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This dystopian film was supposed to critique today’s tech. Instead, Silicon Valley loved it

‘Sight’ rocked the internet in 2012. Now its creators are back for a sequel.

This dystopian film was supposed to critique today’s tech. Instead, Silicon Valley loved it
[Image: courtesy Robot Genius]

I want you to close your eyes and try to remember 2012. You’re listening to Gotye’s “Somebody That I Used To Know” when Google announces its augmented reality headset Google Glass. Later that year, a company called Oculus launches a weird Kickstarter campaign for a virtual reality headset—its first prototype is a scuba mask modified with a phone screen inside. Two years later, Facebook legitimizes Oculus by buying the company for $2 billion. Two years after that, by the time most of us have forgotten about Google’s flop, Microsoft launches a thing called the Hololens that does augmented reality, too. Then comes Magic Leap. Apple’s ARKit. Deepfakes. Hololens 2. And a superb, portable version of the Oculus Rift.

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But if we rewind again, to 2012, we’ll meet two visual communications students from Bezalel Academy of Arts in Israel. Eran May-raz and Daniel Lazo created a short film for their graduation project called Sight that considered the creepy implications of an AR-enabled future at a time when few people did. Shot in a first-person view, you saw as every chore became a minigame, and dating became a sociopathic hunt for trophy hookups. Through the lens of AR, life became hell masquerading as pleasure.

Today, AR has gone mainstream. We don’t wear augmented reality headsets or contacts yet, but the selfie filters of Snapchat and Instagram are a daily ritual for many. We’re hooked on seeing ourselves augmented. More recently, even Apple has started using AR to fake eye contact in FaceTime. Soon, we might not have the luxury of choosing to use AR or not; it could become inextricable from daily life. Lazo and May-raz’s original film was meant to paint a dystopian vision of the future. Now, many parts of it are reality. “A lot of the things we were talking about are things people are now talking about,” Lazo says.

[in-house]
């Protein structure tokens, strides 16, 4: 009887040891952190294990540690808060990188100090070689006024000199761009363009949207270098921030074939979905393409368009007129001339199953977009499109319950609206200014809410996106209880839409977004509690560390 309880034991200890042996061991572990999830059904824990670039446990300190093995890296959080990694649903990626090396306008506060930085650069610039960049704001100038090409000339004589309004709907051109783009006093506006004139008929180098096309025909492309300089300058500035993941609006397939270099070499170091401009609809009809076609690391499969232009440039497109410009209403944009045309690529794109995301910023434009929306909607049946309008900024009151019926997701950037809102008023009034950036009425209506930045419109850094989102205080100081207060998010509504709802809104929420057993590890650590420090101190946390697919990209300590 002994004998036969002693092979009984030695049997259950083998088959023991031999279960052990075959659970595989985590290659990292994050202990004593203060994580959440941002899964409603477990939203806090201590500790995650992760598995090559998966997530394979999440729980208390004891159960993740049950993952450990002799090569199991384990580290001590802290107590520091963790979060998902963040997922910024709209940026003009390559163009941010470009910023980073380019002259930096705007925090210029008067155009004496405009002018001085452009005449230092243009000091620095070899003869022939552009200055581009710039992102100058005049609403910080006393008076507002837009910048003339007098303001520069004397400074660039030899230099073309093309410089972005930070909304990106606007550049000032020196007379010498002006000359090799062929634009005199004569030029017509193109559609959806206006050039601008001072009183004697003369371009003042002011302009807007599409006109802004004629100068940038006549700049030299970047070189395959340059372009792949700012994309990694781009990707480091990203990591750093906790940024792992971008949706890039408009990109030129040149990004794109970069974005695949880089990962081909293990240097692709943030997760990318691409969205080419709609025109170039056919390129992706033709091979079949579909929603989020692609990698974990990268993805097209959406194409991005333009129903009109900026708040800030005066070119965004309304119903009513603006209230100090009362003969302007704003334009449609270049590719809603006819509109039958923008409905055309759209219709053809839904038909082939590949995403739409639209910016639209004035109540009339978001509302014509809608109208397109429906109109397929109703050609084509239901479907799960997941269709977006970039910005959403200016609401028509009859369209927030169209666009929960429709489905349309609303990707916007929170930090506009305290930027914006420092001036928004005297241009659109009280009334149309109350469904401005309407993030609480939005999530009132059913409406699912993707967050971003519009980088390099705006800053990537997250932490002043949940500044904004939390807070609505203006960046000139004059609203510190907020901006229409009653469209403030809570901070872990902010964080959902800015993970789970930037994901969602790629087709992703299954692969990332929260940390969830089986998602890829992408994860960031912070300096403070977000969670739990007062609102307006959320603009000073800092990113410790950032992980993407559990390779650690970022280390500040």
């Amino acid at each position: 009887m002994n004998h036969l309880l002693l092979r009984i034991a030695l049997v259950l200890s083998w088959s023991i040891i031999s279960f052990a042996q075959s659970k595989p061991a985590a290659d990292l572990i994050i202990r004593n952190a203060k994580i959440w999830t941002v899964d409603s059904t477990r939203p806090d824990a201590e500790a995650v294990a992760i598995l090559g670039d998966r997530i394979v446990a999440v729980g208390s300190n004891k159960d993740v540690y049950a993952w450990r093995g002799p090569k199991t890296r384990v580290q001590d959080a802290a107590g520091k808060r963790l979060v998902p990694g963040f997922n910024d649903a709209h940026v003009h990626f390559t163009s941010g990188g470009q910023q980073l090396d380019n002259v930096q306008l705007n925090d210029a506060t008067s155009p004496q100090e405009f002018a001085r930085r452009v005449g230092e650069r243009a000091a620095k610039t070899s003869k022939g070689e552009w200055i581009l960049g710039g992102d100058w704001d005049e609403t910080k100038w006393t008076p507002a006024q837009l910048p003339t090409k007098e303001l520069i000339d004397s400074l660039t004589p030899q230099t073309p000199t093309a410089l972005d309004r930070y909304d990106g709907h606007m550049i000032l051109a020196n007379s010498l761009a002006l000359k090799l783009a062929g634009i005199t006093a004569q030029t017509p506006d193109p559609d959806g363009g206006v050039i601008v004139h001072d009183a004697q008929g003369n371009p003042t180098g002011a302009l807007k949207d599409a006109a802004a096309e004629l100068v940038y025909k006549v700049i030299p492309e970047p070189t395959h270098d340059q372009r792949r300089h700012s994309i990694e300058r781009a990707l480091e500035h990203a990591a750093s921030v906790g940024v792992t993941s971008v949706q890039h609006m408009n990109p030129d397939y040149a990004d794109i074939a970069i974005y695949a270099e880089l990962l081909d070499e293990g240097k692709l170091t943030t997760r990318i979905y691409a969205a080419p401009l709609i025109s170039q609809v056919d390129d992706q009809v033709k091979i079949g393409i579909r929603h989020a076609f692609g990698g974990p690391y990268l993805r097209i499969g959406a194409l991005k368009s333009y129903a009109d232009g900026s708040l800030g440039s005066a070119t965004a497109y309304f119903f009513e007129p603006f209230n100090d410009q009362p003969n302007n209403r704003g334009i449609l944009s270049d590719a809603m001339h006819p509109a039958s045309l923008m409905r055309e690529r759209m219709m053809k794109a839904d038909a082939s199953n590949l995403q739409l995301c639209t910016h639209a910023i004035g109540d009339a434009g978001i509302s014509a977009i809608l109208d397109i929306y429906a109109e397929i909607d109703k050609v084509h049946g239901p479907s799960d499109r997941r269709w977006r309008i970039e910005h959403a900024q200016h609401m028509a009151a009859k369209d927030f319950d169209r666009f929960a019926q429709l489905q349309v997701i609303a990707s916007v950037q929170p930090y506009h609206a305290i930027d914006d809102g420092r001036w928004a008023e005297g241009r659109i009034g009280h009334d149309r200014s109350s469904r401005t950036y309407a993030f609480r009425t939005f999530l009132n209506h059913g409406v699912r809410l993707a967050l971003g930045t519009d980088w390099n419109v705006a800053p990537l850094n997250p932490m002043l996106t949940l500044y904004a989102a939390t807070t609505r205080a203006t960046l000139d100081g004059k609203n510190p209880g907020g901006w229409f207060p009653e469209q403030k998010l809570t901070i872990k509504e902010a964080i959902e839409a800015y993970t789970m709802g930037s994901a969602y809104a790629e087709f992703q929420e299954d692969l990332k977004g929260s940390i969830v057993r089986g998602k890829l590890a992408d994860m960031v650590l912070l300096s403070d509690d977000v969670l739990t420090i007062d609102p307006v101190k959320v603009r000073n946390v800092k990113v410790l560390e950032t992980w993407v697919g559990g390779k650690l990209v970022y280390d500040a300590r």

[Image: courtesy Robot Genius]

Lazo and May-raz are now on Kickstarter planning a sequel to Sight called Sight Extended. They hope to raise enough money to create what they refer to as a feature film. (At minimum it will be 35 minutes long, they say—additional length depends on funding.)

[Image: courtesy Robot Genius]

It’s hard to overstate the impact Sight had in 2012. As May-raz and Lazo explain by phone, suddenly Hollywood producers wanted to talk movies (though the deals all fell through), and Silicon Valley entrepreneurs wanted to chat about what was next for AR technologies. For three years, the two found their footing as the in-house concept studio for Silicon Valley-based Meta, a burgeoning AR firm that was building its own headset (it shut down this year amid financial troubles). “While we were working at Meta, [the company] developed AR guidelines. Some of them were actually based on Sight,” Lazo says. “Like privacy—should the other person be allowed to see the content I’m seeing through my headset or contact lenses? Sight was a guide to what we should avoid.”

[Image: courtesy Robot Genius]

But the video’s message—a sendup of the future of AR—seemed to be lost on some. Magic Leap went so far as to file patents for scenes illustrated in Sight.

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Sight‘s sequel will be filmed in small locations around San Francisco, with a similar, first-person view to the original short. Being embedded in the Valley for the last few years has kept and Lazo and May-raz’s finger on the pulse of how culture and technology are clashing. Sight Extended features a new, even creepier dating scene than the original short, in which AR allows the protagonist to undress his date with his eyes. (In fact, an app called DeepNude launched earlier this month that did just that.) Another new scene packages the chore of folding clothes as a lasery, point-gathering game—making the case that in the quest for engagement, Big Tech will never give us the opportunity to relax Marie Kondo-style.

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About the author

Mark Wilson is a senior writer at Fast Company who has written about design, technology, and culture for almost 15 years. His work has appeared at Gizmodo, Kotaku, PopMech, PopSci, Esquire, American Photo and Lucky Peach

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